Becoming a sustainable organization, especially at the DIY level, is something constantly in balance at Front/Space. Over the last two and a half years, we have experienced unprecedented growth which has challenged the way Kendell and I look at finances in our small volunteer run organization. It may seem hard to believe, but our operating budget for the year is close to $18,000. With rent as our largest expense, we constantly come back to our core question: How can we serve artists and pay them for their creative labor?
We strive to provide support by the means of stipends to in-town and out-of-town artists, as well as paying a photographer to document our exhibitions. With these expenses being the foundation of our budget, we realized that we would need a variety of funding sources to close the gap between our grant from the Robert Rauschenberg Foundation and operating expenses. With multiple consultations with a variety of community partners, we decided to look into fundraising models created by similar sized DIY organizations.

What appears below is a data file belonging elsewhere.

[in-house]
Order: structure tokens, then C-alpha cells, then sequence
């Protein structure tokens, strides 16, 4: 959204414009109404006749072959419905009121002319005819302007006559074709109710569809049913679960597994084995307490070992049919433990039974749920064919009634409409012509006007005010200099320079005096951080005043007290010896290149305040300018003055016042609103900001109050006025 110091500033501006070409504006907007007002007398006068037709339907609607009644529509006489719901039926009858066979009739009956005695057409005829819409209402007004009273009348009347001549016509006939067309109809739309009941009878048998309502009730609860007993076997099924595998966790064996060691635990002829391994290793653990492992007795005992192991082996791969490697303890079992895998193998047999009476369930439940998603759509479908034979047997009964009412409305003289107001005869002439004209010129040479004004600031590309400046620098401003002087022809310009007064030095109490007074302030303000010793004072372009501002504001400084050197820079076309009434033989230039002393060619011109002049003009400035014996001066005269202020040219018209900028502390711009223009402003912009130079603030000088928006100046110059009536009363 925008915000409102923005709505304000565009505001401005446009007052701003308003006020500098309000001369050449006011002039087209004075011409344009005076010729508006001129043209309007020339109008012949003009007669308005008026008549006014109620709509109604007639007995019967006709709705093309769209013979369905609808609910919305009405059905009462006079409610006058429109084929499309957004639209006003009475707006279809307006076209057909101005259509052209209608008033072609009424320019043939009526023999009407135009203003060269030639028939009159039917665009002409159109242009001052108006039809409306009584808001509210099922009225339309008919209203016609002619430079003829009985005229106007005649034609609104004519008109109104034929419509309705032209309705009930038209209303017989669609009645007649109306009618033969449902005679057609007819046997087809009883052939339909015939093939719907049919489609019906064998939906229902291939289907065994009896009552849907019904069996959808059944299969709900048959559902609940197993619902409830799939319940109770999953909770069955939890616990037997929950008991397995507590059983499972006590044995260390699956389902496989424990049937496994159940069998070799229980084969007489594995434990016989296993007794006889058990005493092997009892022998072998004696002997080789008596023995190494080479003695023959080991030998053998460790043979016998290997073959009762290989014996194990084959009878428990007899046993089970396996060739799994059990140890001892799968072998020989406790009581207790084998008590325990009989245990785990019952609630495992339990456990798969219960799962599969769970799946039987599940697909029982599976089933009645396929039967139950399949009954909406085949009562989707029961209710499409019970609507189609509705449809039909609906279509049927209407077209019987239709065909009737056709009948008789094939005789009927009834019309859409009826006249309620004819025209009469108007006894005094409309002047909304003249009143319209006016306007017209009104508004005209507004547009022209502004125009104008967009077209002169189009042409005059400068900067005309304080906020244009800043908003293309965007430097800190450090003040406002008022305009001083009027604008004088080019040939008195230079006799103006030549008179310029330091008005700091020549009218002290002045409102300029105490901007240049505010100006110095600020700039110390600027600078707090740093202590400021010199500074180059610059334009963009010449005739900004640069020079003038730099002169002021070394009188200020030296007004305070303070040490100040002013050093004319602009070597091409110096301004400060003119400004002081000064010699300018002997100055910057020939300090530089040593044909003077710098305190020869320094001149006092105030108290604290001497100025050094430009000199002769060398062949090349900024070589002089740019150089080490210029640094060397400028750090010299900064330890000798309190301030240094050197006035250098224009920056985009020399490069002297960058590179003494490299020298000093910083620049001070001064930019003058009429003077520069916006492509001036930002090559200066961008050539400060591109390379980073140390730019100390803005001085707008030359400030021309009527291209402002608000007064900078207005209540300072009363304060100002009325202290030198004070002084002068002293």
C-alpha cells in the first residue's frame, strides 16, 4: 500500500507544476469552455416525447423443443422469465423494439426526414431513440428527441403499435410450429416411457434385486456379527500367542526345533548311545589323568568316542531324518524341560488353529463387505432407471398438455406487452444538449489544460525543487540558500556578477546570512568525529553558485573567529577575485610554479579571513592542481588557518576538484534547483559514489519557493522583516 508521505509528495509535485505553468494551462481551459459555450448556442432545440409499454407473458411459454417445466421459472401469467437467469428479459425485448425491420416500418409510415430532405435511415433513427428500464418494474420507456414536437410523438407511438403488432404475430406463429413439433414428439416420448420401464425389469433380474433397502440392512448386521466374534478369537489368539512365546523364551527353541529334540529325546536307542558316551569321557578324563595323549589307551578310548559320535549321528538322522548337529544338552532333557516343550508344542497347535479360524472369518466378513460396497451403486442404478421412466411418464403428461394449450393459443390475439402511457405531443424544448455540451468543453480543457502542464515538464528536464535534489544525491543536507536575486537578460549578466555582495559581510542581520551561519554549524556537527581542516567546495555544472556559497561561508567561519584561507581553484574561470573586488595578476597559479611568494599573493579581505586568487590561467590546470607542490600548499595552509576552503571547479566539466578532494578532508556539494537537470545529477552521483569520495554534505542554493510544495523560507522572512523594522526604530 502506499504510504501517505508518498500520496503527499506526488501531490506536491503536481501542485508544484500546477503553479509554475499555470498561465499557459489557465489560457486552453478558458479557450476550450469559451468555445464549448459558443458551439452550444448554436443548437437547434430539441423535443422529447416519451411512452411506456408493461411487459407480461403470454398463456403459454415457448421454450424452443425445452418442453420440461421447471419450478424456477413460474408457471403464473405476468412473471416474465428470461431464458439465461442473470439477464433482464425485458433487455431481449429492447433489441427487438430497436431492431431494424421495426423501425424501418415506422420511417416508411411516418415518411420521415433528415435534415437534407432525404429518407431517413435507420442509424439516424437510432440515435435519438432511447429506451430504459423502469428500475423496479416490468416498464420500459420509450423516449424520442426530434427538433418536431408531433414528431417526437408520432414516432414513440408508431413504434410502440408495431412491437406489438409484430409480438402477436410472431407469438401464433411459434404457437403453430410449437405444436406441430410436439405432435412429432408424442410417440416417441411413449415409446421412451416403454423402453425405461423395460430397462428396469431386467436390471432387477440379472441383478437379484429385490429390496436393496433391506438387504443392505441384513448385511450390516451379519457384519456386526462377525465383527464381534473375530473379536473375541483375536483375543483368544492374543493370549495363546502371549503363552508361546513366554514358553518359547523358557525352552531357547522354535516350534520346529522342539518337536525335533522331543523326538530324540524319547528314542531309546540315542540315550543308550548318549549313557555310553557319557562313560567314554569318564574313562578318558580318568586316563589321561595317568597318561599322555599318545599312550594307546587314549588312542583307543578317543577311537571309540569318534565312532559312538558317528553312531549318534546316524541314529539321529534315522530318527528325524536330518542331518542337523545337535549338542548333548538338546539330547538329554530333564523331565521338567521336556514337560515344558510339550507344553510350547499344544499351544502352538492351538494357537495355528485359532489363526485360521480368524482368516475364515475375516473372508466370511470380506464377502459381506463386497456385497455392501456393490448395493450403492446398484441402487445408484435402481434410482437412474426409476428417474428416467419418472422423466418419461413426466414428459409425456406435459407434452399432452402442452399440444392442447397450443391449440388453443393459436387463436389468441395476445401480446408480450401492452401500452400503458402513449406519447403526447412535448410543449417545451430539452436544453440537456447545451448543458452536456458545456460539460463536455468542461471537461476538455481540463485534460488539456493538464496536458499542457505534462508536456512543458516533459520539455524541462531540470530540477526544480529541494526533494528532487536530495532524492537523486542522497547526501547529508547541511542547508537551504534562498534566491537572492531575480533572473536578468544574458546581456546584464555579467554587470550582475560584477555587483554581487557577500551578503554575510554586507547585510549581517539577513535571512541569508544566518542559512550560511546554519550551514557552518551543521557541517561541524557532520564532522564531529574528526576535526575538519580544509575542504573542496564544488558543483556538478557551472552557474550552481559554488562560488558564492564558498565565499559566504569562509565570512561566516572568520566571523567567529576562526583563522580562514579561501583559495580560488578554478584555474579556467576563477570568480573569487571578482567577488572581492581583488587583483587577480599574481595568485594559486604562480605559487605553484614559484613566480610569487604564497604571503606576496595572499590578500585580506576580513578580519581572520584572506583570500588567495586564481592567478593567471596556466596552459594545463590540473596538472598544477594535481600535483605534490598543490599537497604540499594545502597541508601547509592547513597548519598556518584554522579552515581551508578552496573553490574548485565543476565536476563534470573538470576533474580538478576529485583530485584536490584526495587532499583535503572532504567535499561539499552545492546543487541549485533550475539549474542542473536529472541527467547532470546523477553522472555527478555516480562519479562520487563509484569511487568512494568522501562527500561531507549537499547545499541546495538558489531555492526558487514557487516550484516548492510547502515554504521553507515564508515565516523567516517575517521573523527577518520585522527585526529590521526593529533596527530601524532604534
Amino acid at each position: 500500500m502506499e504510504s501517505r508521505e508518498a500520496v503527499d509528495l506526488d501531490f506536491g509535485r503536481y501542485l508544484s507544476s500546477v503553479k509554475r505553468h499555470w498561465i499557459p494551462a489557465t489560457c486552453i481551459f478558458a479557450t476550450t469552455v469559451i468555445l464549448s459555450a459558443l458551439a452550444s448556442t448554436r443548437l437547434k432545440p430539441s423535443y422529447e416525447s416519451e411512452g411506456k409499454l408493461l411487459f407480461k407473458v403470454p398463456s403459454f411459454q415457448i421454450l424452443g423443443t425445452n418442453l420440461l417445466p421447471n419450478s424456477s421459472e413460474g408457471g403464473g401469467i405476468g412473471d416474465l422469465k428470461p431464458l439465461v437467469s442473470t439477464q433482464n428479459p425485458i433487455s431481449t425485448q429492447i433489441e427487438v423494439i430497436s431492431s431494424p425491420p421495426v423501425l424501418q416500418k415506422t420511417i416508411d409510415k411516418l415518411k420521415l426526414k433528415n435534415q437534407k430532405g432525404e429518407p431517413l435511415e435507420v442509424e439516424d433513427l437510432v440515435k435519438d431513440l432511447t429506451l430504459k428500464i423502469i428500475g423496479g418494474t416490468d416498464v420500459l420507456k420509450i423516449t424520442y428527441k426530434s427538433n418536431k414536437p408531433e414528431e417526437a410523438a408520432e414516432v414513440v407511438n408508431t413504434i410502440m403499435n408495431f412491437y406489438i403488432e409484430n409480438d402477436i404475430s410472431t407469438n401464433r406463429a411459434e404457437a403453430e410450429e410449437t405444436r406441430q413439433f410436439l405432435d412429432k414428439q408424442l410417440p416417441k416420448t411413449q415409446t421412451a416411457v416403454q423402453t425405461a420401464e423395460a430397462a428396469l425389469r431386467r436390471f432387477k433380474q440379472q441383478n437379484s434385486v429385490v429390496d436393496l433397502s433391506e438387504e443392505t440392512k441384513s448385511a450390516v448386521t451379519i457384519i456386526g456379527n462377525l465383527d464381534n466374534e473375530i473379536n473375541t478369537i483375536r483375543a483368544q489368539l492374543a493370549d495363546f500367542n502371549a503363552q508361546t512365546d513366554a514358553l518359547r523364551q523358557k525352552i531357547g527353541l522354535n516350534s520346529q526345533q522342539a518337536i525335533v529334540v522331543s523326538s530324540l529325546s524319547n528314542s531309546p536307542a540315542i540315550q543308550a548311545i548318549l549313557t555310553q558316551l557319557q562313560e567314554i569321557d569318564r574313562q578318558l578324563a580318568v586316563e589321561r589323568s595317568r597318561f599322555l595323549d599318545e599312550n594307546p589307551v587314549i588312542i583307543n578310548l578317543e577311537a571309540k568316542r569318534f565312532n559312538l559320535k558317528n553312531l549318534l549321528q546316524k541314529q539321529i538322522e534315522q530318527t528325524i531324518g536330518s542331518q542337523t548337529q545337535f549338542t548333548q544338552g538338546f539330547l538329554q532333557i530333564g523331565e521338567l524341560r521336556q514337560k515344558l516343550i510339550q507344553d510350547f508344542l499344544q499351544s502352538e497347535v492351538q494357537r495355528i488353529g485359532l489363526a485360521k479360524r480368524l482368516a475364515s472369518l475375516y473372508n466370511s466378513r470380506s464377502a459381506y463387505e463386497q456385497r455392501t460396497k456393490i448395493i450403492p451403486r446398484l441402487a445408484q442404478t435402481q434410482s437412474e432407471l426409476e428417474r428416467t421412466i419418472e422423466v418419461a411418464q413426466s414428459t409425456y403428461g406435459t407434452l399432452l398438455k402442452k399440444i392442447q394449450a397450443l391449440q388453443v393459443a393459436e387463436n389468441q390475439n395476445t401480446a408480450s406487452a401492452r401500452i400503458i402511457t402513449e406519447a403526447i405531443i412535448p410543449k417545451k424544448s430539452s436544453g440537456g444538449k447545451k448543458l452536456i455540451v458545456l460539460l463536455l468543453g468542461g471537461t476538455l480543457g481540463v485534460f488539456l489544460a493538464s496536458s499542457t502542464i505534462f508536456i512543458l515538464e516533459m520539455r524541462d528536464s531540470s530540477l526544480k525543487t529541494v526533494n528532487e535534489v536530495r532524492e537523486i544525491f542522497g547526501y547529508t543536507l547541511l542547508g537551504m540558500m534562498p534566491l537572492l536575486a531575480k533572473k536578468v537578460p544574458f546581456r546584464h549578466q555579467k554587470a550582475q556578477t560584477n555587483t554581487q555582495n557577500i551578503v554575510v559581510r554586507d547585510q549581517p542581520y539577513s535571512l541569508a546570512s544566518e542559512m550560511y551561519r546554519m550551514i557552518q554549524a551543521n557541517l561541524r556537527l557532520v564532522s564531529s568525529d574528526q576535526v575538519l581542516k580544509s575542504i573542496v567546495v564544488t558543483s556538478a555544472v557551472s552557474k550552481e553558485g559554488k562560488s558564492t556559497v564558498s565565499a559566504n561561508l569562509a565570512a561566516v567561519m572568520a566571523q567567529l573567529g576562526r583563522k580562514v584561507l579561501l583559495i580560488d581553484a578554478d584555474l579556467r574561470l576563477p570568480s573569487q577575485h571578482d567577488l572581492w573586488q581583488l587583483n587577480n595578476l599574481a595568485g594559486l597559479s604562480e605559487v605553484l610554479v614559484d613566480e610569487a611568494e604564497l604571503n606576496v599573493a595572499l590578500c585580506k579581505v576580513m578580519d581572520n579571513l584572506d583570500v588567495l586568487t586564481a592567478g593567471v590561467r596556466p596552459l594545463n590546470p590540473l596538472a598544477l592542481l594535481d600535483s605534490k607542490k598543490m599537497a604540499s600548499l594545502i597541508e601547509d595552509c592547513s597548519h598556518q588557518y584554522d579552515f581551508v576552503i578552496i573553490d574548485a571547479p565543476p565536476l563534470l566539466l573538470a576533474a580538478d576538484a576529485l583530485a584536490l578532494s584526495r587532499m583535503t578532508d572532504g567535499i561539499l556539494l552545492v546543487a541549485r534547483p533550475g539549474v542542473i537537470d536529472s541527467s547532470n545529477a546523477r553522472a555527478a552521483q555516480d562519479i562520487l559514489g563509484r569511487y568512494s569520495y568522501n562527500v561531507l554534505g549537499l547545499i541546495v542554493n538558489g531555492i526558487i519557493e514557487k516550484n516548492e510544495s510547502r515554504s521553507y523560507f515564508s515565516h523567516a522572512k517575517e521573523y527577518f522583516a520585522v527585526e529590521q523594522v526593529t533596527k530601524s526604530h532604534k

We landed on the idea for Hot Hands, a live drawing and fundraising event, because we saw it as an opportunity to showcase a distilled version of our goals as a whole for Front/Space. Hot Hands is centered around a very simple format of promoting artists. One night only, artists make their work on the spot that can be purchased for a flat rate of $30.
Each artists tackles this challenge in a different way, forging new ways of thinking in their personal studio practice. We quickly realized how democratic the event can be for both those who are participating or attending. The $30 price point makes the art work extremely accessible, “leveling the playing field” between emerging and established artists. Whether you are a first time collector or a savvy buyer, anyone can witness the magic of an artwork’s creation from the artists’ hands to the finished piece on the wall.
Below are a few tips and tricks, if you choose to create your own Hot Hands or to be applied to your own fundraising model:
- Establish your venue. This will assist in knowing the capacity for your event.
- Form a budget that seems reasonable to fit within that venue. For instance, if your goal is to raise $10,000 but your space’s capacity is 150 people, perhaps you need to partner with another larger organization with enough space to host your event.